“A dream come true,” Dobbs said after the brief pause. “It’s something I worked hard for a big part of my life. Just to get there at that stage is a blessing.”
Dobbs said he has relied on his mother, two brothers and grandparents, all of whom Dobbs said have offered spiritual and family encouragement since he left Newark, N.J., to fulfill a goal.
His former defensive line coach believes Dobbs will have the coveted opportunity based on conversations with NFL scouts and team player personnel.
“I know he’s going to get a chance because I talked to a couple of people last week with his workouts,” Butler said. “He’s going to get a chance. That’s all you can ask for when you’re coming out of college.”
Butler, of course, has a high level of bias when it comes to the subject of Dobbs, and apparently for good reason.
Dobbs left a lasting impression on Butler, a coaching veteran of 35 years, for his willingness to put aside individual needs and move to nose tackle because the team needed him.
Butler also appreciates Dobbs’ dedication to improve his craft.
“I’ve been doing this a long time,” Butler said. “I’ve put a bunch of guys in the NFL and he’s one of my all-time favorites because just what he had to overcome. He had to make his grades in junior college; he had to come from New Jersey to Alabama; he had to overcome moving from defensive end to inside; and the social aspects of it from a New Jersey kid to South Alabama. I really hope he gets his shot and makes the best of it, and I know he will.”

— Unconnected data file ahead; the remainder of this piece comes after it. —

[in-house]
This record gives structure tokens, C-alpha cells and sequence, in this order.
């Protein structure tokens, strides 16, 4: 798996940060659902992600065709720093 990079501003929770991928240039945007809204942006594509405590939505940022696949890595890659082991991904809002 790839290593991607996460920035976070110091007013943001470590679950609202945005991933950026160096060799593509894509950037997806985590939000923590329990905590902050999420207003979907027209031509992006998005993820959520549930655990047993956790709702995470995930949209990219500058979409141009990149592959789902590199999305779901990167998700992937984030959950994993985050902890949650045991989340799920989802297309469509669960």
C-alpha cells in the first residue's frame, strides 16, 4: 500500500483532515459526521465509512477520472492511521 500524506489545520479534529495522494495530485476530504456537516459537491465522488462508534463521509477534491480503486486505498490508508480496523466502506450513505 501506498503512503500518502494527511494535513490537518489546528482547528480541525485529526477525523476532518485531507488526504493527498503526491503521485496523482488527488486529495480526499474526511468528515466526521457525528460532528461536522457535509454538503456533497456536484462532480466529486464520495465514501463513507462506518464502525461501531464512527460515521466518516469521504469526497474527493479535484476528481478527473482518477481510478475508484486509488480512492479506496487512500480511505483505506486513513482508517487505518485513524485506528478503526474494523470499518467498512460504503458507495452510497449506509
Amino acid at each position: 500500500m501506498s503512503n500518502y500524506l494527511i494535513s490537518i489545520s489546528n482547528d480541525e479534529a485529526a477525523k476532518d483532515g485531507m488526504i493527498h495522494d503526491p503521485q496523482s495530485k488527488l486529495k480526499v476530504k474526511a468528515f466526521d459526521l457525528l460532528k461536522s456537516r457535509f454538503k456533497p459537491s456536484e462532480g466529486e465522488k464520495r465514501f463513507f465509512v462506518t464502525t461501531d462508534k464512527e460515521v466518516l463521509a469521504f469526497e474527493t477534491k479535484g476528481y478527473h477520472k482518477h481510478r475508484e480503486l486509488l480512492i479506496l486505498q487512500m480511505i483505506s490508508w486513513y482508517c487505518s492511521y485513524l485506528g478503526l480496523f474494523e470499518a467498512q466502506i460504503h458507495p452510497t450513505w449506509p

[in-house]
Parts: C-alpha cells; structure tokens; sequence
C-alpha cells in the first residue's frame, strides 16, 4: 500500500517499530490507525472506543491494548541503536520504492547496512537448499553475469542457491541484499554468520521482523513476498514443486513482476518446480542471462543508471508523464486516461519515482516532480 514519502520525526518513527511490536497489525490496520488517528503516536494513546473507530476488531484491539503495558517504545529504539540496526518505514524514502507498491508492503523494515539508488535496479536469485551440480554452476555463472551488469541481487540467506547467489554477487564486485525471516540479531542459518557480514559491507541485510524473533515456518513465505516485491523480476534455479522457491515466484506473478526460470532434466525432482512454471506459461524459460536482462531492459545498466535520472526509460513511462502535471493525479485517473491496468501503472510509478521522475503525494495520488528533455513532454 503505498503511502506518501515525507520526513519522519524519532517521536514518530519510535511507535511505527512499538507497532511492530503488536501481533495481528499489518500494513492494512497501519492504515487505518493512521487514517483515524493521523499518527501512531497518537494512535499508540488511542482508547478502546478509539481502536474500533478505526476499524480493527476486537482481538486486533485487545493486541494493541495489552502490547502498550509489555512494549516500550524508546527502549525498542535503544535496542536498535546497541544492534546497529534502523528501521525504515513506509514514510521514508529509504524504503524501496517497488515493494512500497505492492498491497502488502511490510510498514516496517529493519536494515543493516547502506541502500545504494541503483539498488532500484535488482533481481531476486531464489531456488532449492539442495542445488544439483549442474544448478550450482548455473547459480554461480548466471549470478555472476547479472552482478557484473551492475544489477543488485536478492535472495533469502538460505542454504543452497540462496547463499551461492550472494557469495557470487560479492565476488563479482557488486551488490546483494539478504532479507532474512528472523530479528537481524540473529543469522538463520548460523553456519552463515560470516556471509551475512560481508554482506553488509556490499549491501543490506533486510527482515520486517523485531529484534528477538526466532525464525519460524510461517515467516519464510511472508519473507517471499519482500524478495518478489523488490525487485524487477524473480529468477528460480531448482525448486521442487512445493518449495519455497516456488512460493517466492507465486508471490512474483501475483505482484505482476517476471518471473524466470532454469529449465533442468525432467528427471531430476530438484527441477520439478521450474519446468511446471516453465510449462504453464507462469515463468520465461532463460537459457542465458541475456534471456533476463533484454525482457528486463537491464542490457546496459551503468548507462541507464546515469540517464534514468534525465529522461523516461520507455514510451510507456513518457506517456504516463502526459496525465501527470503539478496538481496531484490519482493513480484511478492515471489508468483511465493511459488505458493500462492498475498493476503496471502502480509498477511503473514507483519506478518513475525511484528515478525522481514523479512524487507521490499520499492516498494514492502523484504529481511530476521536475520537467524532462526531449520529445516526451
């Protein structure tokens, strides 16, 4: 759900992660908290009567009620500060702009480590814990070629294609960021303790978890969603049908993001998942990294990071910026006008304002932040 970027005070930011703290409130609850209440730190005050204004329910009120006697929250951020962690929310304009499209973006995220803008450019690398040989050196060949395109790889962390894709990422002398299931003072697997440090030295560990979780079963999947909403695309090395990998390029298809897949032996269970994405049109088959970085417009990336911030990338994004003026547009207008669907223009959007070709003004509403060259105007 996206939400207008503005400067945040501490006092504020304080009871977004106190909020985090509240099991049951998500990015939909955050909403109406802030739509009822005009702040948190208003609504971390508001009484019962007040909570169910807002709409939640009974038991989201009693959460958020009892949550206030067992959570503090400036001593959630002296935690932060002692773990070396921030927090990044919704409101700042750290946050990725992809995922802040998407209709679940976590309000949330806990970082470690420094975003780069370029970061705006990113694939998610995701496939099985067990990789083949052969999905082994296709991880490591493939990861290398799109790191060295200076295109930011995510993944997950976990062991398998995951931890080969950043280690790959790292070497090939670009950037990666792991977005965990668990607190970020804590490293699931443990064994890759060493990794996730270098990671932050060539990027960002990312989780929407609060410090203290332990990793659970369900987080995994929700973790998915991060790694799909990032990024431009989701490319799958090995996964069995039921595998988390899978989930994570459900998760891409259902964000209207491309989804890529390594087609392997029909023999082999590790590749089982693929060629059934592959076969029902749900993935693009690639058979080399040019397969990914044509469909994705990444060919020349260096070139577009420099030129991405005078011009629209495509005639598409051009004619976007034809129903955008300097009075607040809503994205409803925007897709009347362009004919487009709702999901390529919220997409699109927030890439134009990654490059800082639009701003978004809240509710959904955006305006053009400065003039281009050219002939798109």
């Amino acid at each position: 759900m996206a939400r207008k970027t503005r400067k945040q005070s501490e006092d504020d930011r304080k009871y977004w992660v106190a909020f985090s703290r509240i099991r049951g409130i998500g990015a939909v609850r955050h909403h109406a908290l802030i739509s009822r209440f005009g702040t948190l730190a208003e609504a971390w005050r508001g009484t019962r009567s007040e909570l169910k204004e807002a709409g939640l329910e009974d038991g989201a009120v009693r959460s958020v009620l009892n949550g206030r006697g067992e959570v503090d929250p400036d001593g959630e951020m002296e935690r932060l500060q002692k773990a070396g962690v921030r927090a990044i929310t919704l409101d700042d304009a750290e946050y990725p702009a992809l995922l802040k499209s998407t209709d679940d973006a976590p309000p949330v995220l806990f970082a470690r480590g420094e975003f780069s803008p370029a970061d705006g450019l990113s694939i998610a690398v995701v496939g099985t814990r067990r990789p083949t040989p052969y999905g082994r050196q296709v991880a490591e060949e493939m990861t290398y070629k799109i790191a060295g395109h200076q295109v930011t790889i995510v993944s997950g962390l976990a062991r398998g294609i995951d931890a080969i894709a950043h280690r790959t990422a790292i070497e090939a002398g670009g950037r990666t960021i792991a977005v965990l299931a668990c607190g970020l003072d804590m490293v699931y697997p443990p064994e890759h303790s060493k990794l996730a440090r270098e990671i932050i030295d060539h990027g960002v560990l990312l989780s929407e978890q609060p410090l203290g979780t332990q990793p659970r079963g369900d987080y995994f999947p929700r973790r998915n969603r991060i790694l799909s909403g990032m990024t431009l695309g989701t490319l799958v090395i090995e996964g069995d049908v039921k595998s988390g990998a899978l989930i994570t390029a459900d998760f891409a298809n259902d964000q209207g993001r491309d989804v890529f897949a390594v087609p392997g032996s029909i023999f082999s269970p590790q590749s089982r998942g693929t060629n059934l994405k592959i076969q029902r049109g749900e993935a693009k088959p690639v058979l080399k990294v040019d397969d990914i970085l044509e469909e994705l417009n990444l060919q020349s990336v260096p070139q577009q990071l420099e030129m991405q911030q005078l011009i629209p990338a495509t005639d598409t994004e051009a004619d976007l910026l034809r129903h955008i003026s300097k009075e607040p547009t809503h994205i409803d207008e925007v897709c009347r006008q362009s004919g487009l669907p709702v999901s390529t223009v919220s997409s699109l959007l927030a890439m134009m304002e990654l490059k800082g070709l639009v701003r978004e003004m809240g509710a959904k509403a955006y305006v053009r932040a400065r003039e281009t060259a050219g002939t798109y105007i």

Dobbs will remain at Troy to continue working out before the draft, and the interest level from NFL teams is sure to rise in the coming weeks.
While Dobbs wouldn’t disclose team names, he said some organizations have already expressed interest in bringing him in for predraft visits and he is now waiting to hear back from them.
Dobbs looks back at the past few years with fondness and said he has no regrets with the winding path he took to knock on the door of the NFL. He enjoyed his time at Troy and in his mind the arrival was part of an unfinished journey.
“Everything happens for a reason,” he said. “I pray before I go into any situation. It happened because it was supposed to happen.”
Dobbs isn’t naïve when it comes to the NFL Draft and he realizes he may not hear his name during the three-day event.
But he is also mentally prepared if he goes undrafted, and that would only serve as additional motivation to what he already carries from being overlooked since the end of his college career.
“Just add some more fuel to the chip that’s on my shoulder,” Dobbs said. “I’ll just know I have to work even harder than they’re working.”